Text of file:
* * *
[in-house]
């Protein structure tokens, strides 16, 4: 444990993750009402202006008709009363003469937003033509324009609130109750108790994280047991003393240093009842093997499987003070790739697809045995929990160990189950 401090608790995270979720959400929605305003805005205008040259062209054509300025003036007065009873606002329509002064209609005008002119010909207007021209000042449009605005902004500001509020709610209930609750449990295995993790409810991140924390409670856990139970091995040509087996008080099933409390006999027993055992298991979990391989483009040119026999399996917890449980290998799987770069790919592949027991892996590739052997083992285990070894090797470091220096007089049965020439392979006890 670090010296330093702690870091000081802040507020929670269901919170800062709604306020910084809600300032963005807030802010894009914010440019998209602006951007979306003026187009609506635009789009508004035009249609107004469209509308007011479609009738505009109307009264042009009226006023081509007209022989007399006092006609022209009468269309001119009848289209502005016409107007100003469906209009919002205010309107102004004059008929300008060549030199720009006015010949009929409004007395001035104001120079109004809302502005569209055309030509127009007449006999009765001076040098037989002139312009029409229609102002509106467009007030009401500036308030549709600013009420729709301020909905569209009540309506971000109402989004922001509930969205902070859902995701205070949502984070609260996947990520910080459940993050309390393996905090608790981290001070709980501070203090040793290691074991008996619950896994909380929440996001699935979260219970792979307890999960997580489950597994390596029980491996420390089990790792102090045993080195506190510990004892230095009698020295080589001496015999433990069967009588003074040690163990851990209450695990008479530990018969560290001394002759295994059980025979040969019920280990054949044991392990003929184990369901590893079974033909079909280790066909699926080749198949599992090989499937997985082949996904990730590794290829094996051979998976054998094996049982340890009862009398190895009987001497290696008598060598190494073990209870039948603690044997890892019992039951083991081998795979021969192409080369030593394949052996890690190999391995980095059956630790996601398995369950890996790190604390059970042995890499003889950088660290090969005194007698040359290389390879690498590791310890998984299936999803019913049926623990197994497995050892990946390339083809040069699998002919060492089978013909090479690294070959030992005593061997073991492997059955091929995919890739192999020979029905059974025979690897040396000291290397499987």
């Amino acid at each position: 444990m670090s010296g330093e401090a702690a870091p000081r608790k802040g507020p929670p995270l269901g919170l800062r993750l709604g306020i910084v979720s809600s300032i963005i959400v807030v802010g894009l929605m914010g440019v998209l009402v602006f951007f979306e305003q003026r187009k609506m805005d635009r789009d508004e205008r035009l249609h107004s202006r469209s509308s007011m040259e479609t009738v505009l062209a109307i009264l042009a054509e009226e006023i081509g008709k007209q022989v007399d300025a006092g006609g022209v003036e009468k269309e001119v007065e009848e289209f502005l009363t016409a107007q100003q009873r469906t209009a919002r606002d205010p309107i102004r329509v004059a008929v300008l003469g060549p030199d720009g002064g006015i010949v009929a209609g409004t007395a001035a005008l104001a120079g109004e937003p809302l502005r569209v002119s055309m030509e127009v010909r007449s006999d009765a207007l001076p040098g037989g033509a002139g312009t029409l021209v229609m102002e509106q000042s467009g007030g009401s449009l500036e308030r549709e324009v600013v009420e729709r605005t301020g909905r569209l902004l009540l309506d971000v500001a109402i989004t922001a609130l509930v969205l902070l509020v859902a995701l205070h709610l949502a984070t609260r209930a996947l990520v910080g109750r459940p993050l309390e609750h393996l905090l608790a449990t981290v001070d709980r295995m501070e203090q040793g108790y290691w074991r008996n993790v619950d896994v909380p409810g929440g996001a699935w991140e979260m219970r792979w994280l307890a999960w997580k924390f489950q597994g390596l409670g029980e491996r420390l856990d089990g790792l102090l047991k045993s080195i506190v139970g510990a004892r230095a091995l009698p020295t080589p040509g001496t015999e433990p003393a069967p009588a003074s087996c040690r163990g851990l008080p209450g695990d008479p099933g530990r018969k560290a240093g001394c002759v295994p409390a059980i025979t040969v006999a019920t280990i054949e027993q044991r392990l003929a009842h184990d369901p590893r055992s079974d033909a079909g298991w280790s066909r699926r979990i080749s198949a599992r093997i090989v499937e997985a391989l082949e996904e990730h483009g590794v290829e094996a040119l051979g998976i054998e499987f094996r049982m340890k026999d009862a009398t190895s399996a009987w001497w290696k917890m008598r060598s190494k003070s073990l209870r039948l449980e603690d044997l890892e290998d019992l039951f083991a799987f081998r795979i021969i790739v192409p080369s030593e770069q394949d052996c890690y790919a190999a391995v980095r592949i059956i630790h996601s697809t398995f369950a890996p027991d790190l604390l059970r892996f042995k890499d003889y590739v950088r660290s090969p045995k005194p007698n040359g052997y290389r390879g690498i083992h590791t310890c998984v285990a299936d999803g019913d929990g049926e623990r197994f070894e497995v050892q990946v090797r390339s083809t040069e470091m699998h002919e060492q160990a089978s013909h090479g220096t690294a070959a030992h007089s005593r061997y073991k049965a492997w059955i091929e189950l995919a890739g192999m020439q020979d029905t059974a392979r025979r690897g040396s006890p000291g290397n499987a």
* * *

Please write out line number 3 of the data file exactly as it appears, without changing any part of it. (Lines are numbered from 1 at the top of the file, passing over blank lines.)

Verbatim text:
């Amino acid at each position: 444990m670090s010296g330093e401090a702690a870091p000081r608790k802040g507020p929670p995270l269901g919170l800062r993750l709604g306020i910084v979720s809600s300032i963005i959400v807030v802010g894009l929605m914010g440019v998209l009402v602006f951007f979306e305003q003026r187009k609506m805005d635009r789009d508004e205008r035009l249609h107004s202006r469209s509308s007011m040259e479609t009738v505009l062209a109307i009264l042009a054509e009226e006023i081509g008709k007209q022989v007399d300025a006092g006609g022209v003036e009468k269309e001119v007065e009848e289209f502005l009363t016409a107007q100003q009873r469906t209009a919002r606002d205010p309107i102004r329509v004059a008929v300008l003469g060549p030199d720009g002064g006015i010949v009929a209609g409004t007395a001035a005008l104001a120079g109004e937003p809302l502005r569209v002119s055309m030509e127009v010909r007449s006999d009765a207007l001076p040098g037989g033509a002139g312009t029409l021209v229609m102002e509106q000042s467009g007030g009401s449009l500036e308030r549709e324009v600013v009420e729709r605005t301020g909905r569209l902004l009540l309506d971000v500001a109402i989004t922001a609130l509930v969205l902070l509020v859902a995701l205070h709610l949502a984070t609260r209930a996947l990520v910080g109750r459940p993050l309390e609750h393996l905090l608790a449990t981290v001070d709980r295995m501070e203090q040793g108790y290691w074991r008996n993790v619950d896994v909380p409810g929440g996001a699935w991140e979260m219970r792979w994280l307890a999960w997580k924390f489950q597994g390596l409670g029980e491996r420390l856990d089990g790792l102090l047991k045993s080195i506190v139970g510990a004892r230095a091995l009698p020295t080589p040509g001496t015999e433990p003393a069967p009588a003074s087996c040690r163990g851990l008080p209450g695990d008479p099933g530990r018969k560290a240093g001394c002759v295994p409390a059980i025979t040969v006999a019920t280990i054949e027993q044991r392990l003929a009842h184990d369901p590893r055992s079974d033909a079909g298991w280790s066909r699926r979990i080749s198949a599992r093997i090989v499937e997985a391989l082949e996904e990730h483009g590794v290829e094996a040119l051979g998976i054998e499987f094996r049982m340890k026999d009862a009398t190895s399996a009987w001497w290696k917890m008598r060598s190494k003070s073990l209870r039948l449980e603690d044997l890892e290998d019992l039951f083991a799987f081998r795979i021969i790739v192409p080369s030593e770069q394949d052996c890690y790919a190999a391995v980095r592949i059956i630790h996601s697809t398995f369950a890996p027991d790190l604390l059970r892996f042995k890499d003889y590739v950088r660290s090969p045995k005194p007698n040359g052997y290389r390879g690498i083992h590791t310890c998984v285990a299936d999803g019913d929990g049926e623990r197994f070894e497995v050892q990946v090797r390339s083809t040069e470091m699998h002919e060492q160990a089978s013909h090479g220096t690294a070959a030992h007089s005593r061997y073991k049965a492997w059955i091929e189950l995919a890739g192999m020439q020979d029905t059974a392979r025979r690897g040396s006890p000291g290397n499987a």